<@U06RKAMK0UC> What is the reason for the below er...
# ask-ai
c
@RunLLM What is the reason for the below errors while registering the workflow?
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Error 1: Code: ParameterNotBound, Node Id: n1, Description: Parameter not bound [events_per_day_paths].
	Error 2: Code: ParameterNotBound, Node Id: n1, Description: Parameter not bound [output_path].
r
The errors indicate that the parameters
events_per_day_paths
and
output_path
are not bound to any task invocation in the workflow. This typically happens when the workflow definition does not correctly pass these parameters to the tasks that require them. Would you like more detail on how to resolve this issue? Sources: - Flyte Discussion on Parameter Binding - Flyte Issue on Parameter Binding 👍 0 button 👎 0 button 💡 Hint: Mention @runllm in the thread for followups.
c
@RunLLM how to resolve below error? Error 0: Code: MismatchingTypes, Node Id: n1, Description: Variable [config] (type [collection_type{simpleSTRING}]) doesn't match expected type [simple:STRING].
r
The error indicates a type mismatch where the variable
config
is expected to be a simple string (
simple:STRING
), but it is being provided as a collection of strings (
collection_type:{simple:STRING}
). This usually happens when a list or array is passed to a task or workflow expecting a single string. To resolve this, ensure that the
config
variable is correctly defined and passed as a single string. Here is an example of how to correct this in a Flyte workflow:
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from flytekit import task, workflow

@task
def process_config(config: str) -> str:
    # Process the config string
    return config

@workflow
def my_workflow(config: str) -> str:
    result = process_config(config=config)
    return result
Make sure that when you call the workflow, you pass a single string, not a list of strings. Would you like more detail on this? Sources: - Flyte Discussion on Type Mismatch - Flyte Issue on Type Mismatch 👍 0 button 👎 0 button 💡 Hint: Mention @runllm in the thread for followups.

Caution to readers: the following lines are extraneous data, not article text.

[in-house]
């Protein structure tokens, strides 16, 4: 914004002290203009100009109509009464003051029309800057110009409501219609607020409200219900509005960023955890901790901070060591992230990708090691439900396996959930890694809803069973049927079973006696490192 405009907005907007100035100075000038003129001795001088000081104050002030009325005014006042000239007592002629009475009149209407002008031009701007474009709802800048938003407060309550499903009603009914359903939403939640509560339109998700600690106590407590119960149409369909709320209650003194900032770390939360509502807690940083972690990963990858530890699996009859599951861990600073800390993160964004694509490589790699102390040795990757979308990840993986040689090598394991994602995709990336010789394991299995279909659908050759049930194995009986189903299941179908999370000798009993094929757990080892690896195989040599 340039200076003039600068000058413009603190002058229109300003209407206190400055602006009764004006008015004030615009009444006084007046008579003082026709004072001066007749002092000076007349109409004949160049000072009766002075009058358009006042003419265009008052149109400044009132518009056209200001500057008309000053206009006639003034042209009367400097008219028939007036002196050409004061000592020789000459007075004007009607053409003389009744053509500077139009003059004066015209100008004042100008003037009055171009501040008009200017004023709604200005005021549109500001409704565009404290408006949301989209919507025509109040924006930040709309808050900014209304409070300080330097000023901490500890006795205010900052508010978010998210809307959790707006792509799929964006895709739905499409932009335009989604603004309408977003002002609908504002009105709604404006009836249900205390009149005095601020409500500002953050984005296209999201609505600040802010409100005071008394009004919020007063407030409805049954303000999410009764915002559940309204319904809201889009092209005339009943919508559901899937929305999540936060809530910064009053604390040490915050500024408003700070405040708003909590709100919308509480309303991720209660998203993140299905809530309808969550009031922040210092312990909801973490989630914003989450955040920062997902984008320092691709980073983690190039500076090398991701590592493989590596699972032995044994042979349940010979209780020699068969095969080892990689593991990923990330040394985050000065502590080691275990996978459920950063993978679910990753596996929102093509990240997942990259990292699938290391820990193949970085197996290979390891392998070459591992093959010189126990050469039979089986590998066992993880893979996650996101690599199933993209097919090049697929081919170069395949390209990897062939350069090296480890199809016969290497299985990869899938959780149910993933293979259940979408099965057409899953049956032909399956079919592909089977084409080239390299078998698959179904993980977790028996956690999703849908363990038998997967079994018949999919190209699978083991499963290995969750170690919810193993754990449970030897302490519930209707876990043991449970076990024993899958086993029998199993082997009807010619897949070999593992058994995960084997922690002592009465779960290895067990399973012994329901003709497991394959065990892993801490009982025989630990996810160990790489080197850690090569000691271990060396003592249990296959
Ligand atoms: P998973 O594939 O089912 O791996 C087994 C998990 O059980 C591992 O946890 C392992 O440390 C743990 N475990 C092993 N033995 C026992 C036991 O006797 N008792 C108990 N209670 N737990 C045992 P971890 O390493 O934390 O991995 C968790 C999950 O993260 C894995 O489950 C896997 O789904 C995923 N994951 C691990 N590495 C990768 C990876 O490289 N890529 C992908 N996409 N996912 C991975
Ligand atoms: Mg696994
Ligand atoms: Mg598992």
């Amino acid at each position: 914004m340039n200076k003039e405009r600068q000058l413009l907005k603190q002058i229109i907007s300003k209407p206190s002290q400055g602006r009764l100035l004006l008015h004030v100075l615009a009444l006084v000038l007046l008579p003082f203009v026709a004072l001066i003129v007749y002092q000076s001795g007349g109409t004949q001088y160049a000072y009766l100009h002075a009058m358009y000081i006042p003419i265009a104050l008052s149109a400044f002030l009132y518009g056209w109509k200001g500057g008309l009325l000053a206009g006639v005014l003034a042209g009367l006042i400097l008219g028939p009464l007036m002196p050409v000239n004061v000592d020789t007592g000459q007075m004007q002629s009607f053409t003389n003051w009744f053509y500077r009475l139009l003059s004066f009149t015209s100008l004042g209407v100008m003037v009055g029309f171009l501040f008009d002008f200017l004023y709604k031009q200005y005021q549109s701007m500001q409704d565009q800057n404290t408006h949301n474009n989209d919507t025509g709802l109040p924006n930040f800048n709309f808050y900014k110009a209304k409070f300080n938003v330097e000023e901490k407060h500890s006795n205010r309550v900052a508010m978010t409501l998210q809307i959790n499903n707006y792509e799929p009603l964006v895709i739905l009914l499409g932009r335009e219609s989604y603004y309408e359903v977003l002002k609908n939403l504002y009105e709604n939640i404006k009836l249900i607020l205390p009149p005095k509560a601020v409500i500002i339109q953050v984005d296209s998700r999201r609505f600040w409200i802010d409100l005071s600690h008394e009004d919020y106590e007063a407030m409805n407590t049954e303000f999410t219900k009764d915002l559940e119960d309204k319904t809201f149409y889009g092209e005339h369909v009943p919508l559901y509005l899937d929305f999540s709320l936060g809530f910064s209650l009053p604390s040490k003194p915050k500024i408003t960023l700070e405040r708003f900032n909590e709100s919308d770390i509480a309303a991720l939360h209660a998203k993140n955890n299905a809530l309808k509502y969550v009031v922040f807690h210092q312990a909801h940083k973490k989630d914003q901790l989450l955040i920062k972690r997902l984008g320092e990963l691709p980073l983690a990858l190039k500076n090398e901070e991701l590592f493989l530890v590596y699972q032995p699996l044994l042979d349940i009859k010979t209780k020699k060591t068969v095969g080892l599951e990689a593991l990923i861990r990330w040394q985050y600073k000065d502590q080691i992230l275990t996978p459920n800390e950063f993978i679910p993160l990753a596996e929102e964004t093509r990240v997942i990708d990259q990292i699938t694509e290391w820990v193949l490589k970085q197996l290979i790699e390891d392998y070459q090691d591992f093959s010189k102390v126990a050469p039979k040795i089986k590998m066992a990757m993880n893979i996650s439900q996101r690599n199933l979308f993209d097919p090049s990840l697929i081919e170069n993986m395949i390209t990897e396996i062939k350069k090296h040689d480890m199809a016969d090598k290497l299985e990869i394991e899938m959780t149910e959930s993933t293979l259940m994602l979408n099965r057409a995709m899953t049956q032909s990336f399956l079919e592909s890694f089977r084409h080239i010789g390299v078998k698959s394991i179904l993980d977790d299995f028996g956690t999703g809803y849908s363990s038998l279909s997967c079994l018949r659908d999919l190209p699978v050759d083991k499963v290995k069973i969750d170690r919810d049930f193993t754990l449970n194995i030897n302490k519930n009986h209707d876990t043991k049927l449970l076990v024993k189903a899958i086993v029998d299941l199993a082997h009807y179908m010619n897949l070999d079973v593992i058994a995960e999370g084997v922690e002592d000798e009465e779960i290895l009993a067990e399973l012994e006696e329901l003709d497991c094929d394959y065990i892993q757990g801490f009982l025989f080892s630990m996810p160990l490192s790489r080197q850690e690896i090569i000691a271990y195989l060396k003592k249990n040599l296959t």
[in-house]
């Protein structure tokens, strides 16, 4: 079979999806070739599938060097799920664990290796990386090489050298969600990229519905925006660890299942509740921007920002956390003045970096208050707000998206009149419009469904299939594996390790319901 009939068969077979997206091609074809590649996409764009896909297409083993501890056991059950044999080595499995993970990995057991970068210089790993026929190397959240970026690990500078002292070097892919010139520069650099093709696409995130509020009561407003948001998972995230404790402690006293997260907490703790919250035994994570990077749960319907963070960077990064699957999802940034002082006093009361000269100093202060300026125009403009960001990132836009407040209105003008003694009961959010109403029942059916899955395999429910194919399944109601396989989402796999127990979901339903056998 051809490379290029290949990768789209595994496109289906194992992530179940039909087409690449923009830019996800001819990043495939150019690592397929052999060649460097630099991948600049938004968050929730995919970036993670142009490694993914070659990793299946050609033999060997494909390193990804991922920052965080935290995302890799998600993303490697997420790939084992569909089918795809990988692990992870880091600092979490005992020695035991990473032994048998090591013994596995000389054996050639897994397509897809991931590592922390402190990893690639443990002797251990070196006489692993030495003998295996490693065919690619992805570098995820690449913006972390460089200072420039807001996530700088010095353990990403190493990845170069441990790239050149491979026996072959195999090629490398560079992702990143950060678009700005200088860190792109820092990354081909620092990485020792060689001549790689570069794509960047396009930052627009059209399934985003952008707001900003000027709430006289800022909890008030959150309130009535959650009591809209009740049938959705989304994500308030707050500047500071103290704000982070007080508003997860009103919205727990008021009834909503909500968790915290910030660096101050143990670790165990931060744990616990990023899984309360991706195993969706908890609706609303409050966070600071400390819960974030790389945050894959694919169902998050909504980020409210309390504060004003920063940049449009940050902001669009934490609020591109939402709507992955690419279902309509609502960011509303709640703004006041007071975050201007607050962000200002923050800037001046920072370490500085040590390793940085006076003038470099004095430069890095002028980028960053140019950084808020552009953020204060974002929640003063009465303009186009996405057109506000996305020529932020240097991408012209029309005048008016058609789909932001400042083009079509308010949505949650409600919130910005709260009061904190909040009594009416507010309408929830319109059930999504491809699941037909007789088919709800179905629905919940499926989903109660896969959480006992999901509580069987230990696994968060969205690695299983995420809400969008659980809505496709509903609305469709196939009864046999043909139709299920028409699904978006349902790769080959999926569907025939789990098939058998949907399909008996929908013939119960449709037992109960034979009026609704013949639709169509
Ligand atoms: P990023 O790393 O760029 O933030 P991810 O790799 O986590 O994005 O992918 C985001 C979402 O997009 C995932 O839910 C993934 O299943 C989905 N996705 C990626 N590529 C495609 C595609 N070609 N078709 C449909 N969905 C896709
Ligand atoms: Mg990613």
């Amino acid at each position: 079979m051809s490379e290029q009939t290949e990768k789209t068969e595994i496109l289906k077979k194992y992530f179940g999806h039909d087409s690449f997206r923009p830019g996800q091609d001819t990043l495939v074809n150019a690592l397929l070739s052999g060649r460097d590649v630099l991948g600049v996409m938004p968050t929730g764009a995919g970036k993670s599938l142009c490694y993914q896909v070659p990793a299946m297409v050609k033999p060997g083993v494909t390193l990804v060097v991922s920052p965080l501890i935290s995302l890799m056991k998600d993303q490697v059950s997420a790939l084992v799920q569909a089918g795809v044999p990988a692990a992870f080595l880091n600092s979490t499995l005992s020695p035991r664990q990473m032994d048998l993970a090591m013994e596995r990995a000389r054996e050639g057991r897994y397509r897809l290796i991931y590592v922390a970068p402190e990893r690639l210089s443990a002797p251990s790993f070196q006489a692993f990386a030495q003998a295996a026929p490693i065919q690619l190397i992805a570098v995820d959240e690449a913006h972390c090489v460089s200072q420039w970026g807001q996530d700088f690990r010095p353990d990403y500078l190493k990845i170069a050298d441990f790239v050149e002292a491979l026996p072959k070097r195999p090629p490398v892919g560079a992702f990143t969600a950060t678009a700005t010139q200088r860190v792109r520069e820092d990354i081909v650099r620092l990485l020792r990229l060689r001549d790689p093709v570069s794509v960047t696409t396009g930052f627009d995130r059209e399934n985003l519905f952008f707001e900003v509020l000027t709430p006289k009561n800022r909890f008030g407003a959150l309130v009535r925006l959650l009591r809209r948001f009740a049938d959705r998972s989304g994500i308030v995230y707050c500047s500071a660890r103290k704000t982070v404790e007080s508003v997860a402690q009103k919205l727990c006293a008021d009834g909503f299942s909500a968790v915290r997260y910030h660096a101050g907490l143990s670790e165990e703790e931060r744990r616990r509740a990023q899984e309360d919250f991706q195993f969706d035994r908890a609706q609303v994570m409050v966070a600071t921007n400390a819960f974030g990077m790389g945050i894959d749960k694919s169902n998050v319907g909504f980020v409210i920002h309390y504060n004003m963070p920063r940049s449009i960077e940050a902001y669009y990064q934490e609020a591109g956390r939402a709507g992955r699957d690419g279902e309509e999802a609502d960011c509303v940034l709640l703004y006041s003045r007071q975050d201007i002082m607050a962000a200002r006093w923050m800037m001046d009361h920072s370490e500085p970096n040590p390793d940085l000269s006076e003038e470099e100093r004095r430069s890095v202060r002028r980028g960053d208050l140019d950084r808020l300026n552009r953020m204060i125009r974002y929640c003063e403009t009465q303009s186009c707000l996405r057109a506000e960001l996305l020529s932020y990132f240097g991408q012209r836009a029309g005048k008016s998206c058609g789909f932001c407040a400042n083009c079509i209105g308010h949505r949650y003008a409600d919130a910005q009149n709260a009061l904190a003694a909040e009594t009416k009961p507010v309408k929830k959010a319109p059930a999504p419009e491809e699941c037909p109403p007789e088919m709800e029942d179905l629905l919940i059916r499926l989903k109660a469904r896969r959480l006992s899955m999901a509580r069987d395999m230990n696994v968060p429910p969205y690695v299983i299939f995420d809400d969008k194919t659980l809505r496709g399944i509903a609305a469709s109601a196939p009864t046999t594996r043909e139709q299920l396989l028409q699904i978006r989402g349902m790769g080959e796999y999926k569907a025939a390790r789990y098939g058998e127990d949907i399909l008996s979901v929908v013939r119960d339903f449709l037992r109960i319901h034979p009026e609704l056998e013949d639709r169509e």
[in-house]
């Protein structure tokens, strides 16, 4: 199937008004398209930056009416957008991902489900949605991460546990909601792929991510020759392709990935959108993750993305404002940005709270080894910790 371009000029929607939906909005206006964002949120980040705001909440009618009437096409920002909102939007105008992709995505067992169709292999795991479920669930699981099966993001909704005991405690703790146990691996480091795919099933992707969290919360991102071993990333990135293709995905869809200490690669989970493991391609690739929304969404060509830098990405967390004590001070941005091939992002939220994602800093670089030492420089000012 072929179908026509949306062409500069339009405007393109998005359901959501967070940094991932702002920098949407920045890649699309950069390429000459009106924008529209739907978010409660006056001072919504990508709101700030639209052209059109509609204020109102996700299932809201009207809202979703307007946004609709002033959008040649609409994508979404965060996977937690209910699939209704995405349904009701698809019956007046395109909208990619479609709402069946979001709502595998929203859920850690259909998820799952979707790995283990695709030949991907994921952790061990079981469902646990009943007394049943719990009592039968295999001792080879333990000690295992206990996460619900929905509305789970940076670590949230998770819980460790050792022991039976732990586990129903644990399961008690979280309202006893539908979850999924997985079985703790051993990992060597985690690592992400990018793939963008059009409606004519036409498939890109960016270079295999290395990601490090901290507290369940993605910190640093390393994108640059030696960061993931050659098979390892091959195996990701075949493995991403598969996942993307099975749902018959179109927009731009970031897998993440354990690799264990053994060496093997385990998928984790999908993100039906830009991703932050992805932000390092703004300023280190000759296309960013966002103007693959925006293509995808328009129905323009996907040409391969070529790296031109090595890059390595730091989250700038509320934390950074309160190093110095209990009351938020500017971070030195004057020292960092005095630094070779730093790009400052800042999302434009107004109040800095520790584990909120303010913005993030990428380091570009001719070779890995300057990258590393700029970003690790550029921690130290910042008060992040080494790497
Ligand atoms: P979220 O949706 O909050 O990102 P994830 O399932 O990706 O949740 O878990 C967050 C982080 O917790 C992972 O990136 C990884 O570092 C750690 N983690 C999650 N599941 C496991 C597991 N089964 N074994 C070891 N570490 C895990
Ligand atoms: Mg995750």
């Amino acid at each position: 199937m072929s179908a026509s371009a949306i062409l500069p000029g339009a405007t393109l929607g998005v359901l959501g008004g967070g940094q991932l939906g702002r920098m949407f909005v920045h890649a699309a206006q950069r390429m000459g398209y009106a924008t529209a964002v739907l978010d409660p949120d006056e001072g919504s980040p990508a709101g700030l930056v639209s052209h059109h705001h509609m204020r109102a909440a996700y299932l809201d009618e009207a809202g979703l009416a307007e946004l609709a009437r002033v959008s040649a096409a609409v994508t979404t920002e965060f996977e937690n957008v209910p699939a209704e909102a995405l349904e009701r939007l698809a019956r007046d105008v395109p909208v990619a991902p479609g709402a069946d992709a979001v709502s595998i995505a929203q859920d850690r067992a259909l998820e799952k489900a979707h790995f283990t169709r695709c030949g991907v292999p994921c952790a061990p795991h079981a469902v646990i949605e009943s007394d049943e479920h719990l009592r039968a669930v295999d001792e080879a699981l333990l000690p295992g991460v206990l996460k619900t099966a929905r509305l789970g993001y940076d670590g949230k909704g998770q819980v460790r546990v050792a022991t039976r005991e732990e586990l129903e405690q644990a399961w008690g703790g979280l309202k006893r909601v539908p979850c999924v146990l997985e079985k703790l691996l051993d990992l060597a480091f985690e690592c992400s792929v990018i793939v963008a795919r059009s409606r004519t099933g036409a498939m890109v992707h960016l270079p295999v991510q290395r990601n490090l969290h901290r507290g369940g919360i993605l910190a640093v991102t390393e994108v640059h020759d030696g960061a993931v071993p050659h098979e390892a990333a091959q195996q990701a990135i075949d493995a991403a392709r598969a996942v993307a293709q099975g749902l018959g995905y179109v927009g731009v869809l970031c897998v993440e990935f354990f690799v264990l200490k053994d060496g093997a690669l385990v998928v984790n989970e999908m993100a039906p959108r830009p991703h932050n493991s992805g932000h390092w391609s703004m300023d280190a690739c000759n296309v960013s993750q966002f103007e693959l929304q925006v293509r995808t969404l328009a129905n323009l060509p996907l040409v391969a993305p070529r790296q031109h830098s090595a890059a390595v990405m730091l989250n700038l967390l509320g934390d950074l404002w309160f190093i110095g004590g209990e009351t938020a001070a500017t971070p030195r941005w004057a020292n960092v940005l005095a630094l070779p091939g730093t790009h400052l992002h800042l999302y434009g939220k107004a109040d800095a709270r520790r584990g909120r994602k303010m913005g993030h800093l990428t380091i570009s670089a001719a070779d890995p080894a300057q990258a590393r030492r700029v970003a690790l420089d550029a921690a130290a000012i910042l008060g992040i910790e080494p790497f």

c
@RunLLM I have a "main" workflow which creates an object of class called "Config". "main" workflow passed this "config" object to "sub workflow". sub workflow definition is like below:
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def sub_workflow(date: str, config: Config) -> str:
    input_paths = [config.path_1, config.path_2]
    task_output = my_task(paths: input_paths)
    return task_output
I get this error while running the "sub_workflow" via "main" workflow
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Error 0: Code: MismatchingTypes, Node Id: n1, Description: Variable [config] (type [collection_type:{simple:STRING}]) doesn't match expected type [simple:STRING].
r
The error indicates that the
config
parameter in the
sub_workflow
is expected to be a simple string, but it is being passed as an object of type
Config
. To resolve this, ensure that the
Config
class is properly defined and used in both the
main
and
sub_workflow
. Here is an example of how to correctly define and use the
Config
class in Flyte workflows: 1. Define the
Config
class
:
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from dataclasses import dataclass
    from flytekit import task, workflow

    @dataclass
    class Config:
        path_1: str
        path_2: str
2. Define the
sub_workflow
:
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@workflow
    def sub_workflow(date: str, config: Config) -> str:
        input_paths = [config.path_1, config.path_2]
        task_output = my_task(paths=input_paths)
        return task_output
3. Define the
main
workflow
:
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@workflow
    def main_workflow(date: str) -> str:
        config = Config(path_1="path/to/file1", path_2="path/to/file2")
        result = sub_workflow(date=date, config=config)
        return result
4. Define the task:
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@task
    def my_task(paths: list[str]) -> str:
        # Process the paths
        return "processed"
Ensure that the
Config
object is correctly passed from the
main_workflow
to the
sub_workflow
and that the
sub_workflow
is expecting a
Config
object, not a simple string. Would you like more detail on this? Sources: - Flyte Discussion on Type Mismatch - Flyte Issue on Type Mismatch 👍 1 button 👎 0 button 💡 Hint: Mention @RunLLM in the thread for followups.
c
@RunLLM how to resolve this error?